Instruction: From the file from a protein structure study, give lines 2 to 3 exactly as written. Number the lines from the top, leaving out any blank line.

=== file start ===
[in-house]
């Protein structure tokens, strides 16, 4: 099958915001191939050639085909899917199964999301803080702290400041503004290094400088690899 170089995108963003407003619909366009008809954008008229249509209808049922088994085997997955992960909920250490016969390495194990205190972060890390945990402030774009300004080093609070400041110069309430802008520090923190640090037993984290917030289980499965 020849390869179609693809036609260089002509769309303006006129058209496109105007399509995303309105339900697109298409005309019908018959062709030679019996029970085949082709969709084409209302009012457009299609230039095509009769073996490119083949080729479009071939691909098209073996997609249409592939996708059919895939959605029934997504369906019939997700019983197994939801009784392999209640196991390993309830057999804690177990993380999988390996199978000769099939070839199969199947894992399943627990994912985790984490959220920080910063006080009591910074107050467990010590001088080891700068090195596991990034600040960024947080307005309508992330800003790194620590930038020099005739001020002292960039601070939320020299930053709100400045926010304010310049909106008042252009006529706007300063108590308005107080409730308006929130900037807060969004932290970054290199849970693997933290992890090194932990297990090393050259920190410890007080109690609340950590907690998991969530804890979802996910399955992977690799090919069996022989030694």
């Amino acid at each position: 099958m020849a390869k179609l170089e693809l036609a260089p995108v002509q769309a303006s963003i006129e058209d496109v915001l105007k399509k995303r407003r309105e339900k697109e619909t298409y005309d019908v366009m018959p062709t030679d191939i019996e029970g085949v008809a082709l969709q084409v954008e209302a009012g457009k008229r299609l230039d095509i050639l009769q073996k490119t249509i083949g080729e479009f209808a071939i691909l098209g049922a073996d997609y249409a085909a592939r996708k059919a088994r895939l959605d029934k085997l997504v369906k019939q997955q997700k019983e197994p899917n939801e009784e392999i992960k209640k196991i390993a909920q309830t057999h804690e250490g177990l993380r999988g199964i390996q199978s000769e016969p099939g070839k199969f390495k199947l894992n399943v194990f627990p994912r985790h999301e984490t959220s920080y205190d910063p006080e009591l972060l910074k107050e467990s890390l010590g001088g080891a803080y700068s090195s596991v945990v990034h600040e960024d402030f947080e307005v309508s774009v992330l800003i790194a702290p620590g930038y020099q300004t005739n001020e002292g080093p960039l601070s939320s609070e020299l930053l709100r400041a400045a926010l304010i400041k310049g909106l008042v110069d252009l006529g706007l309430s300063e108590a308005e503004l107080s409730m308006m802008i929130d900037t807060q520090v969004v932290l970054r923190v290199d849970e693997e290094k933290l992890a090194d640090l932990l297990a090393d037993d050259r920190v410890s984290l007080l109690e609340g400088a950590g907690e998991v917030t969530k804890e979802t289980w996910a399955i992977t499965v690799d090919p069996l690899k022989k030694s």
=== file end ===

């Protein structure tokens, strides 16, 4: 099958915001191939050639085909899917199964999301803080702290400041503004290094400088690899 170089995108963003407003619909366009008809954008008229249509209808049922088994085997997955992960909920250490016969390495194990205190972060890390945990402030774009300004080093609070400041110069309430802008520090923190640090037993984290917030289980499965 020849390869179609693809036609260089002509769309303006006129058209496109105007399509995303309105339900697109298409005309019908018959062709030679019996029970085949082709969709084409209302009012457009299609230039095509009769073996490119083949080729479009071939691909098209073996997609249409592939996708059919895939959605029934997504369906019939997700019983197994939801009784392999209640196991390993309830057999804690177990993380999988390996199978000769099939070839199969199947894992399943627990994912985790984490959220920080910063006080009591910074107050467990010590001088080891700068090195596991990034600040960024947080307005309508992330800003790194620590930038020099005739001020002292960039601070939320020299930053709100400045926010304010310049909106008042252009006529706007300063108590308005107080409730308006929130900037807060969004932290970054290199849970693997933290992890090194932990297990090393050259920190410890007080109690609340950590907690998991969530804890979802996910399955992977690799090919069996022989030694």
């Amino acid at each position: 099958m020849a390869k179609l170089e693809l036609a260089p995108v002509q769309a303006s963003i006129e058209d496109v915001l105007k399509k995303r407003r309105e339900k697109e619909t298409y005309d019908v366009m018959p062709t030679d191939i019996e029970g085949v008809a082709l969709q084409v954008e209302a009012g457009k008229r299609l230039d095509i050639l009769q073996k490119t249509i083949g080729e479009f209808a071939i691909l098209g049922a073996d997609y249409a085909a592939r996708k059919a088994r895939l959605d029934k085997l997504v369906k019939q997955q997700k019983e197994p899917n939801e009784e392999i992960k209640k196991i390993a909920q309830t057999h804690e250490g177990l993380r999988g199964i390996q199978s000769e016969p099939g070839k199969f390495k199947l894992n399943v194990f627990p994912r985790h999301e984490t959220s920080y205190d910063p006080e009591l972060l910074k107050e467990s890390l010590g001088g080891a803080y700068s090195s596991v945990v990034h600040e960024d402030f947080e307005v309508s774009v992330l800003i790194a702290p620590g930038y020099q300004t005739n001020e002292g080093p960039l601070s939320s609070e020299l930053l709100r400041a400045a926010l304010i400041k310049g909106l008042v110069d252009l006529g706007l309430s300063e108590a308005e503004l107080s409730m308006m802008i929130d900037t807060q520090v969004v932290l970054r923190v290199d849970e693997e290094k933290l992890a090194d640090l932990l297990a090393d037993d050259r920190v410890s984290l007080l109690e609340g400088a950590g907690e998991v917030t969530k804890e979802t289980w996910a399955i992977t499965v690799d090919p069996l690899k022989k030694s």